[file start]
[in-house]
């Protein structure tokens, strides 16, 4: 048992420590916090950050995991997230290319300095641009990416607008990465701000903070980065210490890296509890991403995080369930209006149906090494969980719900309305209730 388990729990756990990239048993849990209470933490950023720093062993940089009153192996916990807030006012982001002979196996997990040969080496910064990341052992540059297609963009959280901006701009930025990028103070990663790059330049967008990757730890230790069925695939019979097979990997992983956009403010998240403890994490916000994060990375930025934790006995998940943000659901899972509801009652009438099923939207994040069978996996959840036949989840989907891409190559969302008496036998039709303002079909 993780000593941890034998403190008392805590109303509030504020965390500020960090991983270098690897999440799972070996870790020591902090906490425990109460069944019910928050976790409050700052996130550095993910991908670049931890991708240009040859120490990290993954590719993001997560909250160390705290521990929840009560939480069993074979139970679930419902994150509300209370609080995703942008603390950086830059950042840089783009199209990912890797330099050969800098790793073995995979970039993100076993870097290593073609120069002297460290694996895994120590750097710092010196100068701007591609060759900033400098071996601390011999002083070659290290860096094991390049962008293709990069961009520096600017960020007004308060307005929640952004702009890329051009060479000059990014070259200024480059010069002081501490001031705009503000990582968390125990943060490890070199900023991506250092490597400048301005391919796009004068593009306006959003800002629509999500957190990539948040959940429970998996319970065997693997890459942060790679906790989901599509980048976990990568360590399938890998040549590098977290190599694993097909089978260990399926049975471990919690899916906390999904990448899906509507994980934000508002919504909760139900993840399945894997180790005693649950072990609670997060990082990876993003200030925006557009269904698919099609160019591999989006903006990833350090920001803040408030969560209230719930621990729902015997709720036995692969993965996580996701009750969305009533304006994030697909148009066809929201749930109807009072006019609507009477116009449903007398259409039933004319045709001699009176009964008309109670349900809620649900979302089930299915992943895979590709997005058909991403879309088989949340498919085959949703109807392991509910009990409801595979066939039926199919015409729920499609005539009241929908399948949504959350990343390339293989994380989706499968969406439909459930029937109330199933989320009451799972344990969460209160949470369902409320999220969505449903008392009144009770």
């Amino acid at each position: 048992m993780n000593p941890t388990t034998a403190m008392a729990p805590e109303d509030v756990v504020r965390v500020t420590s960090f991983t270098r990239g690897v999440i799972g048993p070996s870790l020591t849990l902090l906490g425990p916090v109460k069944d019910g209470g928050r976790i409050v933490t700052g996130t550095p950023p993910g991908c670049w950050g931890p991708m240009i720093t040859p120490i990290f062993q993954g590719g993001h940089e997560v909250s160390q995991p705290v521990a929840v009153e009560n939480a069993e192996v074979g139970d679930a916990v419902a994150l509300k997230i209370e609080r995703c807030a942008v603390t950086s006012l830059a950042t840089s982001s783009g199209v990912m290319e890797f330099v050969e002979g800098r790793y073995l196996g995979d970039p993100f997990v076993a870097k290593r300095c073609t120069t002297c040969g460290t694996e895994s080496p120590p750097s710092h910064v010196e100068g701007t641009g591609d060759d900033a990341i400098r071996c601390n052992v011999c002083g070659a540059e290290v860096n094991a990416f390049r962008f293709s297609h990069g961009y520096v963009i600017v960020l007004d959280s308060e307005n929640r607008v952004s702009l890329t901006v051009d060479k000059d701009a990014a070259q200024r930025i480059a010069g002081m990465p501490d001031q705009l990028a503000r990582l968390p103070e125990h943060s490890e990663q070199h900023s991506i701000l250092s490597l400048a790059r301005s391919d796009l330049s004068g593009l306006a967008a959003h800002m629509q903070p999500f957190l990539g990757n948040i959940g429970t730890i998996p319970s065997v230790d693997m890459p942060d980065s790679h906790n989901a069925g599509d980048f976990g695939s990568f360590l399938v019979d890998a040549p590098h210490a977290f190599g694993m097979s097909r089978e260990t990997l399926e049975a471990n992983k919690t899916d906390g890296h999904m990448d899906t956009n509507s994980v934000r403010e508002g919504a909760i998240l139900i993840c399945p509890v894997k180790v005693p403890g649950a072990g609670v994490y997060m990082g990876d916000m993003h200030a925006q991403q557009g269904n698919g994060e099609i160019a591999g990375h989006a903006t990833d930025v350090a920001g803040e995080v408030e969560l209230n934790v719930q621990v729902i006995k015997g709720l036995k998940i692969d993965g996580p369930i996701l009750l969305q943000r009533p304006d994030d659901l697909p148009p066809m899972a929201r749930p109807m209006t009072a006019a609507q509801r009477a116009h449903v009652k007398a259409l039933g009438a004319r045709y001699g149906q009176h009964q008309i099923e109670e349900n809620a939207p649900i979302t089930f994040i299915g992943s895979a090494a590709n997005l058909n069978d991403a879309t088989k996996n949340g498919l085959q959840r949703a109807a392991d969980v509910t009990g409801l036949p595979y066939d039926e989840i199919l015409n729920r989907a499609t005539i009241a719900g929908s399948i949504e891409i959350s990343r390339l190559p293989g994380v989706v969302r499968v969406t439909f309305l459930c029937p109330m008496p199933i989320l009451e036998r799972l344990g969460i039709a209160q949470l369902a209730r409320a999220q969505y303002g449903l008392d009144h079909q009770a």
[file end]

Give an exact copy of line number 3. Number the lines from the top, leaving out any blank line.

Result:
């Amino acid at each position: 048992m993780n000593p941890t388990t034998a403190m008392a729990p805590e109303d509030v756990v504020r965390v500020t420590s960090f991983t270098r990239g690897v999440i799972g048993p070996s870790l020591t849990l902090l906490g425990p916090v109460k069944d019910g209470g928050r976790i409050v933490t700052g996130t550095p950023p993910g991908c670049w950050g931890p991708m240009i720093t040859p120490i990290f062993q993954g590719g993001h940089e997560v909250s160390q995991p705290v521990a929840v009153e009560n939480a069993e192996v074979g139970d679930a916990v419902a994150l509300k997230i209370e609080r995703c807030a942008v603390t950086s006012l830059a950042t840089s982001s783009g199209v990912m290319e890797f330099v050969e002979g800098r790793y073995l196996g995979d970039p993100f997990v076993a870097k290593r300095c073609t120069t002297c040969g460290t694996e895994s080496p120590p750097s710092h910064v010196e100068g701007t641009g591609d060759d900033a990341i400098r071996c601390n052992v011999c002083g070659a540059e290290v860096n094991a990416f390049r962008f293709s297609h990069g961009y520096v963009i600017v960020l007004d959280s308060e307005n929640r607008v952004s702009l890329t901006v051009d060479k000059d701009a990014a070259q200024r930025i480059a010069g002081m990465p501490d001031q705009l990028a503000r990582l968390p103070e125990h943060s490890e990663q070199h900023s991506i701000l250092s490597l400048a790059r301005s391919d796009l330049s004068g593009l306006a967008a959003h800002m629509q903070p999500f957190l990539g990757n948040i959940g429970t730890i998996p319970s065997v230790d693997m890459p942060d980065s790679h906790n989901a069925g599509d980048f976990g695939s990568f360590l399938v019979d890998a040549p590098h210490a977290f190599g694993m097979s097909r089978e260990t990997l399926e049975a471990n992983k919690t899916d906390g890296h999904m990448d899906t956009n509507s994980v934000r403010e508002g919504a909760i998240l139900i993840c399945p509890v894997k180790v005693p403890g649950a072990g609670v994490y997060m990082g990876d916000m993003h200030a925006q991403q557009g269904n698919g994060e099609i160019a591999g990375h989006a903006t990833d930025v350090a920001g803040e995080v408030e969560l209230n934790v719930q621990v729902i006995k015997g709720l036995k998940i692969d993965g996580p369930i996701l009750l969305q943000r009533p304006d994030d659901l697909p148009p066809m899972a929201r749930p109807m209006t009072a006019a609507q509801r009477a116009h449903v009652k007398a259409l039933g009438a004319r045709y001699g149906q009176h009964q008309i099923e109670e349900n809620a939207p649900i979302t089930f994040i299915g992943s895979a090494a590709n997005l058909n069978d991403a879309t088989k996996n949340g498919l085959q959840r949703a109807a392991d969980v509910t009990g409801l036949p595979y066939d039926e989840i199919l015409n729920r989907a499609t005539i009241a719900g929908s399948i949504e891409i959350s990343r390339l190559p293989g994380v989706v969302r499968v969406t439909f309305l459930c029937p109330m008496p199933i989320l009451e036998r799972l344990g969460i039709a209160q949470l369902a209730r409320a999220q969505y303002g449903l008392d009144h079909q009770a």